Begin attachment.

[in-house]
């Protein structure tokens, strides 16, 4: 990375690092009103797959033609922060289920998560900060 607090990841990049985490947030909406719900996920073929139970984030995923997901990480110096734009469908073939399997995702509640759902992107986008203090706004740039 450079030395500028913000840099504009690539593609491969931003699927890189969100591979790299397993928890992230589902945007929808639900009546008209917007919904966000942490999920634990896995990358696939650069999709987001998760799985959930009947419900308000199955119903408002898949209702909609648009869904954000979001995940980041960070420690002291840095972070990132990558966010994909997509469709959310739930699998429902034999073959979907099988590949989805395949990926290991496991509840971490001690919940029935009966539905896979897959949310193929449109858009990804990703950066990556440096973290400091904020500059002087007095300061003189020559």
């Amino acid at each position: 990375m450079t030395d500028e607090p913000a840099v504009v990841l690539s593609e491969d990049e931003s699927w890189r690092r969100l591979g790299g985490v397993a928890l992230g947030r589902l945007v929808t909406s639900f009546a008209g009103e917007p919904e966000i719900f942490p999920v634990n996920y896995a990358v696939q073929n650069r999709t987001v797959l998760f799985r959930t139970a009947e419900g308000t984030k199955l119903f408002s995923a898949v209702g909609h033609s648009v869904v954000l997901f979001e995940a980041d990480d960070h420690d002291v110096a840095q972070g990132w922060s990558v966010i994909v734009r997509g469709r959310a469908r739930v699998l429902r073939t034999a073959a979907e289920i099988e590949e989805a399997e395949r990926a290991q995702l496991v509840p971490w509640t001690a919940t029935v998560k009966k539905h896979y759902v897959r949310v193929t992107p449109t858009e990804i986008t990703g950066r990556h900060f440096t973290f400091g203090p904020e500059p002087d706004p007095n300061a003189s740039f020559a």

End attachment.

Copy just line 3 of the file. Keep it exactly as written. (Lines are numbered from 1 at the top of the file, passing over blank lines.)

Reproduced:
């Amino acid at each position: 990375m450079t030395d500028e607090p913000a840099v504009v990841l690539s593609e491969d990049e931003s699927w890189r690092r969100l591979g790299g985490v397993a928890l992230g947030r589902l945007v929808t909406s639900f009546a008209g009103e917007p919904e966000i719900f942490p999920v634990n996920y896995a990358v696939q073929n650069r999709t987001v797959l998760f799985r959930t139970a009947e419900g308000t984030k199955l119903f408002s995923a898949v209702g909609h033609s648009v869904v954000l997901f979001e995940a980041d990480d960070h420690d002291v110096a840095q972070g990132w922060s990558v966010i994909v734009r997509g469709r959310a469908r739930v699998l429902r073939t034999a073959a979907e289920i099988e590949e989805a399997e395949r990926a290991q995702l496991v509840p971490w509640t001690a919940t029935v998560k009966k539905h896979y759902v897959r949310v193929t992107p449109t858009e990804i986008t990703g950066r990556h900060f440096t973290f400091g203090p904020e500059p002087d706004p007095n300061a003189s740039f020559a």